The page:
Facing History and Ourselves
Recommended Books & Study Guides
Through rigorous historical analysis combined with the study of human behavior, Facing History’s approach heightens students’ understanding of racism, religious intolerance, and prejudice; increases students’ ability to relate history to their own lives; and promotes greater understanding of their roles and responsibilities in a democracy. All publication are available for free download to Qualified Facing History educators. Visit facinghistory.org to learn more.
Our core resource, Facing History and Ourselves: Holocaust and Human Behavior provides an interdisciplinary approach to citizenship education. Students move from thought to judgement to participation as they confront the moral questions inherent in a study of violence, racism, antisemitism and bigotry.
Study Guide to the MTV Film I’m Still Here: Real Diaries of Young People Who Lived During the Holocaust
During the Holocaust, a handful of young people chose to write and record in diaries throughout Europe. The documentary film developed by MTV weaves together excerpts of young writers’ diaries covering the years 1937-1944. The companion study guide aims to help educators use the voices of these young writers from the film as a springboard for discussion and reflection on the value of these diaries as historical sources and literary records.
Decision-Making in Times of Injustice, a 17-lesson unit, is designed to help middle school educators use the materials in Facing History and Ourselves: Holocaust and Human Behavior, as well as other Facing History resources. This unit has been designed to help students learn about this important moment in history while deepening their understanding of themes such as peer pressure, obedience, fear and self-preservation, opportunism, and prejudice.
This resource connects our core work, Facing History and Ourselves: Holocaust and Human Behavior, with writing prompts that align with the expectations of the Common Core State Standards. This supplementary guide includes specific writing prompts and teaching strategies that ask students to use evidence as they craft a formal argumentative essay. The resource features effective writing strategies for general use in the social studies or English classroom.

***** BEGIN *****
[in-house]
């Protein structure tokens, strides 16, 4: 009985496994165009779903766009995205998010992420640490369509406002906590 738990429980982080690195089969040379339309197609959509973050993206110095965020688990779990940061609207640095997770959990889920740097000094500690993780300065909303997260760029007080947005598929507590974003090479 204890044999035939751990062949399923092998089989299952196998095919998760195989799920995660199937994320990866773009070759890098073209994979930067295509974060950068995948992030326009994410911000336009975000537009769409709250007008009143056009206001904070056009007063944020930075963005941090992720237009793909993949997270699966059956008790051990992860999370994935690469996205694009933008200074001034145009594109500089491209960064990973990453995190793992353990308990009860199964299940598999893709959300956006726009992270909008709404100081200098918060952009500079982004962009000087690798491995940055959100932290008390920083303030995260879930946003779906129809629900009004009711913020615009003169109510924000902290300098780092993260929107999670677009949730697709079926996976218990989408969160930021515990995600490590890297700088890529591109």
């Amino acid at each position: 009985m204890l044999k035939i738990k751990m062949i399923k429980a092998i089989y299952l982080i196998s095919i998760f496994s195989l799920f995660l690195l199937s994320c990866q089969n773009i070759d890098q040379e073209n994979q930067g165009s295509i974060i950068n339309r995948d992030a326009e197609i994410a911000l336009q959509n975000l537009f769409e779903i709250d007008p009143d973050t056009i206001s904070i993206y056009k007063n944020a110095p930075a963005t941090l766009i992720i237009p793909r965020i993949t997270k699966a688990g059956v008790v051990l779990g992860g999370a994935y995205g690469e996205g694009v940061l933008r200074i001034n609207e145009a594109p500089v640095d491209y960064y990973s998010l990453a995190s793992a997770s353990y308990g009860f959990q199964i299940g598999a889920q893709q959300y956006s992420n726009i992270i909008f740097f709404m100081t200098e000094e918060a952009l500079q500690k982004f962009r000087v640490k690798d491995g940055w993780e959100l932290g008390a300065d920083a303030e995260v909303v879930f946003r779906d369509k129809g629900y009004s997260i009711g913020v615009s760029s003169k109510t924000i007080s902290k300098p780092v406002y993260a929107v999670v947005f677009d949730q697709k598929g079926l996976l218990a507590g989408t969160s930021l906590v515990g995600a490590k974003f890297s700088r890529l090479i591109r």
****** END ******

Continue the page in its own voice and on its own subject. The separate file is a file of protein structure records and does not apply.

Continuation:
Soon after Hitler and his Nazi party took over Germany in 1933, they began to isolate and then eliminate Jews and other “racial enemies.” By the late 1930s, Jews could no longer own radios or record players. They were banned from movie theatres, concert halls, and cabarets. Their music, art, and literature were labeled “degenerate,” even immoral. This study guide is designed to help teachers and their students use the accompanying CD explores the role of the arts and artists in that extraordinary place. It is music that deepens our understanding not only of creativity but also of courage, resilience, and resistance. Their music is a part of the history of Terezin and of the Holocaust.
Facing History and Ourselves: The Jews of Poland considers the ways Jews and their non-Jewish neighbors in Poland and other parts of Eastern Europe responded to questions of identity, membership, and difference at various times in their shared history. Students explore this history by reading autobiographies, diaries, official documents, literary works, and other sources.
Sonia Weitz tells her story through poetry and testimony about her life during the Holocaust in I Promised I Would Tell. She gives life to the millions of children, men and women who were murdered in Europe because they were Jews. Her personal memories and poetry give a history to mothers, fathers, sisters, brothers, sons and daughters.
The award-winning film Schindler’s List provides an opportunity to both preserve and judge the past through a medium that is accessible to every high school student. This study guide is designed to help teachers make the most of that opportunity by fostering classroom reflection and discussion.
This guide highlights the story of Raphael Lemkin who is known for coining the term genocide. Lemkin challenges us to think deeply about what it will take for individuals, groups, and nations to understand and recognize genocide prevention.
Night: The Study Guide explores the relationship between memory and identity and also considers what it means to be a witness to collective violence. This guide accompanies the memoir Night, by Elie Wiesel, which focuses on the final year of the Holocaust—a year the author spent at Auschwitz, a Nazi death camp.
Shot by Shot: The Holocaust in German-Occupied Soviet Territory, an ebook by Joshua Rubenstein, author and associate at Harvard’s Davis Center for Russian and Eurasian studies, contains personal survivor testimony and archival video footage as well as primary source documents that provide detailed perspectives of the events unfolding during the Holocaust in viet territories.
Sacred Texts, Modern Questions is a resource designed specifically for educators in a Jewish setting. This five-unit collection of lessons explores sacred texts of the past and the questions that shape our present. It makes connections between instances of moral courage in Pharaoh’s Egypt, struggles of conscience and faith in Hitler’s Europe, and readings from today’s influential thinkers. Our goal is to integrate original Facing History resources with biblical, rabbinic, and contemporary Jewish sources.
A Convenient Hatred chronicles a very particular hatred through powerful stories that allow readers to see themselves in the tarnished mirror of history. It raises important questions about the consequences of our assumptions and beliefs and the ways we, as individuals and as members of society, make distinctions between us and them, right and wrong, good and evil. These questions are both universal and particular.